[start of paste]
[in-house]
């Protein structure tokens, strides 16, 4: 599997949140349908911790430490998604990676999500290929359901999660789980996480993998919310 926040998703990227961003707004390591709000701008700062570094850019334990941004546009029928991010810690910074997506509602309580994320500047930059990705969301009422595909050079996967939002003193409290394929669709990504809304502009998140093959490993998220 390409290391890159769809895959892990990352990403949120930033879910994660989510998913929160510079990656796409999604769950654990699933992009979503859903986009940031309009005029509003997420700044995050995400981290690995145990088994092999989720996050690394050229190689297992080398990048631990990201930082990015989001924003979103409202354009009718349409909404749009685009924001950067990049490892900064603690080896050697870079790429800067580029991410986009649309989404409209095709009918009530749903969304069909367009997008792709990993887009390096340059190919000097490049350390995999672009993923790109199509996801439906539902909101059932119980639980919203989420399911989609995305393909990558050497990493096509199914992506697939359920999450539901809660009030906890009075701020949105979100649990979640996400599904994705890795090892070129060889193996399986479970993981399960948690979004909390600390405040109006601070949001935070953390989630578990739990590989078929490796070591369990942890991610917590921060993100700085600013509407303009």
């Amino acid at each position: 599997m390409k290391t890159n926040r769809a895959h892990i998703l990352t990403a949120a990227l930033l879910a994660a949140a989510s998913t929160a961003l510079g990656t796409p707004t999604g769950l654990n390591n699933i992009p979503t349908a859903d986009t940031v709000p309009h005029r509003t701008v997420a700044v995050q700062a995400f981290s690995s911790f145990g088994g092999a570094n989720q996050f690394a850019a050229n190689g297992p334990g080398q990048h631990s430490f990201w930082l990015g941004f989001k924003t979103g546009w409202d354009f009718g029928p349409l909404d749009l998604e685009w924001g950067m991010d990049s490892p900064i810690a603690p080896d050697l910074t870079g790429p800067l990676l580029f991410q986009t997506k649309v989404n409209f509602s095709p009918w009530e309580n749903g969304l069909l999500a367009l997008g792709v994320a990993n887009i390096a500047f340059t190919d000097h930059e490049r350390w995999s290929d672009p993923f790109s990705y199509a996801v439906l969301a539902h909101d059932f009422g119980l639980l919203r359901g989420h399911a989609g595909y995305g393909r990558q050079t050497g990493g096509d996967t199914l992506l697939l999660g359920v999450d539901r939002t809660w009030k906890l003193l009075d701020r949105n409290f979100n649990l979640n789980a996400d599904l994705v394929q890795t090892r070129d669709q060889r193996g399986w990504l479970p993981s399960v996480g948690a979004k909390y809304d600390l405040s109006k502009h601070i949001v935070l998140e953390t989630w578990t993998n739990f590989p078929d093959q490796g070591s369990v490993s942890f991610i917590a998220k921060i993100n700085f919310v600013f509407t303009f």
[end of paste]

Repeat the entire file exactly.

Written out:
[in-house]
């Protein structure tokens, strides 16, 4: 599997949140349908911790430490998604990676999500290929359901999660789980996480993998919310 926040998703990227961003707004390591709000701008700062570094850019334990941004546009029928991010810690910074997506509602309580994320500047930059990705969301009422595909050079996967939002003193409290394929669709990504809304502009998140093959490993998220 390409290391890159769809895959892990990352990403949120930033879910994660989510998913929160510079990656796409999604769950654990699933992009979503859903986009940031309009005029509003997420700044995050995400981290690995145990088994092999989720996050690394050229190689297992080398990048631990990201930082990015989001924003979103409202354009009718349409909404749009685009924001950067990049490892900064603690080896050697870079790429800067580029991410986009649309989404409209095709009918009530749903969304069909367009997008792709990993887009390096340059190919000097490049350390995999672009993923790109199509996801439906539902909101059932119980639980919203989420399911989609995305393909990558050497990493096509199914992506697939359920999450539901809660009030906890009075701020949105979100649990979640996400599904994705890795090892070129060889193996399986479970993981399960948690979004909390600390405040109006601070949001935070953390989630578990739990590989078929490796070591369990942890991610917590921060993100700085600013509407303009």
């Amino acid at each position: 599997m390409k290391t890159n926040r769809a895959h892990i998703l990352t990403a949120a990227l930033l879910a994660a949140a989510s998913t929160a961003l510079g990656t796409p707004t999604g769950l654990n390591n699933i992009p979503t349908a859903d986009t940031v709000p309009h005029r509003t701008v997420a700044v995050q700062a995400f981290s690995s911790f145990g088994g092999a570094n989720q996050f690394a850019a050229n190689g297992p334990g080398q990048h631990s430490f990201w930082l990015g941004f989001k924003t979103g546009w409202d354009f009718g029928p349409l909404d749009l998604e685009w924001g950067m991010d990049s490892p900064i810690a603690p080896d050697l910074t870079g790429p800067l990676l580029f991410q986009t997506k649309v989404n409209f509602s095709p009918w009530e309580n749903g969304l069909l999500a367009l997008g792709v994320a990993n887009i390096a500047f340059t190919d000097h930059e490049r350390w995999s290929d672009p993923f790109s990705y199509a996801v439906l969301a539902h909101d059932f009422g119980l639980l919203r359901g989420h399911a989609g595909y995305g393909r990558q050079t050497g990493g096509d996967t199914l992506l697939l999660g359920v999450d539901r939002t809660w009030k906890l003193l009075d701020r949105n409290f979100n649990l979640n789980a996400d599904l994705v394929q890795t090892r070129d669709q060889r193996g399986w990504l479970p993981s399960v996480g948690a979004k909390y809304d600390l405040s109006k502009h601070i949001v935070l998140e953390t989630w578990t993998n739990f590989p078929d093959q490796g070591s369990v490993s942890f991610i917590a998220k921060i993100n700085f919310v600013f509407t303009f």